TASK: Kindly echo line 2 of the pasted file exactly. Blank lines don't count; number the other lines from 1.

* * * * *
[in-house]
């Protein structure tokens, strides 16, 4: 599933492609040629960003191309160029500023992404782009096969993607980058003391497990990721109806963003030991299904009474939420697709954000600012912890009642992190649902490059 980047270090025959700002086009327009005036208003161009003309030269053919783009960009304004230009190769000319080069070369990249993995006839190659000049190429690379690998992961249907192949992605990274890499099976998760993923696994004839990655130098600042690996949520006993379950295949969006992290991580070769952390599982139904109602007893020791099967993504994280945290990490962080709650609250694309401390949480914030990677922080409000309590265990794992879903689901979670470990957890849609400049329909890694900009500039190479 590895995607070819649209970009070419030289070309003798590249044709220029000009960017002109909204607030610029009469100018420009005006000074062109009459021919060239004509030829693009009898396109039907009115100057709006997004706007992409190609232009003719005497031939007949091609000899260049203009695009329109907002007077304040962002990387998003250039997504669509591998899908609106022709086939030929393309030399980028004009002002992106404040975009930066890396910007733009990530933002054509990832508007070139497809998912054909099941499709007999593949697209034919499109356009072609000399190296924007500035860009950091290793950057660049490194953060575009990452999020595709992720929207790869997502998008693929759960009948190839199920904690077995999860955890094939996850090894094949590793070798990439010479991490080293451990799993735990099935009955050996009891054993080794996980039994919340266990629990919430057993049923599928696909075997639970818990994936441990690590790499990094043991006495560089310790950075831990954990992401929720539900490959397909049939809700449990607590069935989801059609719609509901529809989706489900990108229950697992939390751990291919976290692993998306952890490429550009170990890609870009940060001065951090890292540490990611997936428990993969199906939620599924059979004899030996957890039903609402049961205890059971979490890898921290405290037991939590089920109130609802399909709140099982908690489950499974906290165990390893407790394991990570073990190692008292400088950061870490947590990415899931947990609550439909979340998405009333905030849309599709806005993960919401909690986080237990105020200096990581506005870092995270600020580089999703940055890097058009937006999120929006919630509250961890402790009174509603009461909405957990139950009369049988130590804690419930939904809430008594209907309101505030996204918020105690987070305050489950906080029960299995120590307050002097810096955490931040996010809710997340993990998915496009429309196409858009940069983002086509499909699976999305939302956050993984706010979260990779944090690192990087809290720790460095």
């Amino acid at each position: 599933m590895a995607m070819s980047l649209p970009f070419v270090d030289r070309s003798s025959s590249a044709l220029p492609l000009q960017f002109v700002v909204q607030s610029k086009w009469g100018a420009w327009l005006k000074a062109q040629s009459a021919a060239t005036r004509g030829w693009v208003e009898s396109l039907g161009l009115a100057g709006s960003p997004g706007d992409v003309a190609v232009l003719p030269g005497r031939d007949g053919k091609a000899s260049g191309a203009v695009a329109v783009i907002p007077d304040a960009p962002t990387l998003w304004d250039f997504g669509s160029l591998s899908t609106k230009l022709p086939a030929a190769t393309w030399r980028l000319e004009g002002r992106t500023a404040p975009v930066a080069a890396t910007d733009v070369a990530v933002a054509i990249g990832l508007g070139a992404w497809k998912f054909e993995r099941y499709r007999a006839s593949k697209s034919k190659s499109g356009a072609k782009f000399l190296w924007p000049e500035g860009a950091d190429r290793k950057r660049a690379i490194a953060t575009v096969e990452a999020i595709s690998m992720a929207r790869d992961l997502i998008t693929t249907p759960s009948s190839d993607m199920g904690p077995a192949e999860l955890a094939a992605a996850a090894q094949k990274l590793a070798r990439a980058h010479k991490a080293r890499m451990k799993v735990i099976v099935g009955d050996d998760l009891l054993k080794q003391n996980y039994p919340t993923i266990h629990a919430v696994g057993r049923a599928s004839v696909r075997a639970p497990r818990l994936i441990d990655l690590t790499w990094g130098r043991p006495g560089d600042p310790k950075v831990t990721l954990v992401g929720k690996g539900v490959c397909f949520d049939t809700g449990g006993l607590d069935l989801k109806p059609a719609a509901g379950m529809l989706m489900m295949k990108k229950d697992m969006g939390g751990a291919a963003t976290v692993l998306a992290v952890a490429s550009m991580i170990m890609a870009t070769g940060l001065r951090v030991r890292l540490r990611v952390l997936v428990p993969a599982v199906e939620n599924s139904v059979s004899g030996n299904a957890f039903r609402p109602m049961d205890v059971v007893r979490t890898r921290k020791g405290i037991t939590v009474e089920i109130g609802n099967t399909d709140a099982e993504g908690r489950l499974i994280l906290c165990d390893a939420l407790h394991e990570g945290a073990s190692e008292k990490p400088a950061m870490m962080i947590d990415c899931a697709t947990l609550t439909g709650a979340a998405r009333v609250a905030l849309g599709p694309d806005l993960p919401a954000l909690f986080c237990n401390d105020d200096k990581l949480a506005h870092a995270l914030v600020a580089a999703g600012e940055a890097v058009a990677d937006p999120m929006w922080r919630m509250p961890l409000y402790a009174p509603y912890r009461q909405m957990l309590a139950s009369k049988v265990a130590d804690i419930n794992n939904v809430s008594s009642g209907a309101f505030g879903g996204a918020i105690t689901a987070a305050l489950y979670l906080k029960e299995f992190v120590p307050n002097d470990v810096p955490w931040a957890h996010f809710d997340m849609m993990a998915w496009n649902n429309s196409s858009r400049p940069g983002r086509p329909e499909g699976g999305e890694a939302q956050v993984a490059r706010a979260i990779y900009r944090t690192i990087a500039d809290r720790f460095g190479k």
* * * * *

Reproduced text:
């Protein structure tokens, strides 16, 4: 599933492609040629960003191309160029500023992404782009096969993607980058003391497990990721109806963003030991299904009474939420697709954000600012912890009642992190649902490059 980047270090025959700002086009327009005036208003161009003309030269053919783009960009304004230009190769000319080069070369990249993995006839190659000049190429690379690998992961249907192949992605990274890499099976998760993923696994004839990655130098600042690996949520006993379950295949969006992290991580070769952390599982139904109602007893020791099967993504994280945290990490962080709650609250694309401390949480914030990677922080409000309590265990794992879903689901979670470990957890849609400049329909890694900009500039190479 590895995607070819649209970009070419030289070309003798590249044709220029000009960017002109909204607030610029009469100018420009005006000074062109009459021919060239004509030829693009009898396109039907009115100057709006997004706007992409190609232009003719005497031939007949091609000899260049203009695009329109907002007077304040962002990387998003250039997504669509591998899908609106022709086939030929393309030399980028004009002002992106404040975009930066890396910007733009990530933002054509990832508007070139497809998912054909099941499709007999593949697209034919499109356009072609000399190296924007500035860009950091290793950057660049490194953060575009990452999020595709992720929207790869997502998008693929759960009948190839199920904690077995999860955890094939996850090894094949590793070798990439010479991490080293451990799993735990099935009955050996009891054993080794996980039994919340266990629990919430057993049923599928696909075997639970818990994936441990690590790499990094043991006495560089310790950075831990954990992401929720539900490959397909049939809700449990607590069935989801059609719609509901529809989706489900990108229950697992939390751990291919976290692993998306952890490429550009170990890609870009940060001065951090890292540490990611997936428990993969199906939620599924059979004899030996957890039903609402049961205890059971979490890898921290405290037991939590089920109130609802399909709140099982908690489950499974906290165990390893407790394991990570073990190692008292400088950061870490947590990415899931947990609550439909979340998405009333905030849309599709806005993960919401909690986080237990105020200096990581506005870092995270600020580089999703940055890097058009937006999120929006919630509250961890402790009174509603009461909405957990139950009369049988130590804690419930939904809430008594209907309101505030996204918020105690987070305050489950906080029960299995120590307050002097810096955490931040996010809710997340993990998915496009429309196409858009940069983002086509499909699976999305939302956050993984706010979260990779944090690192990087809290720790460095």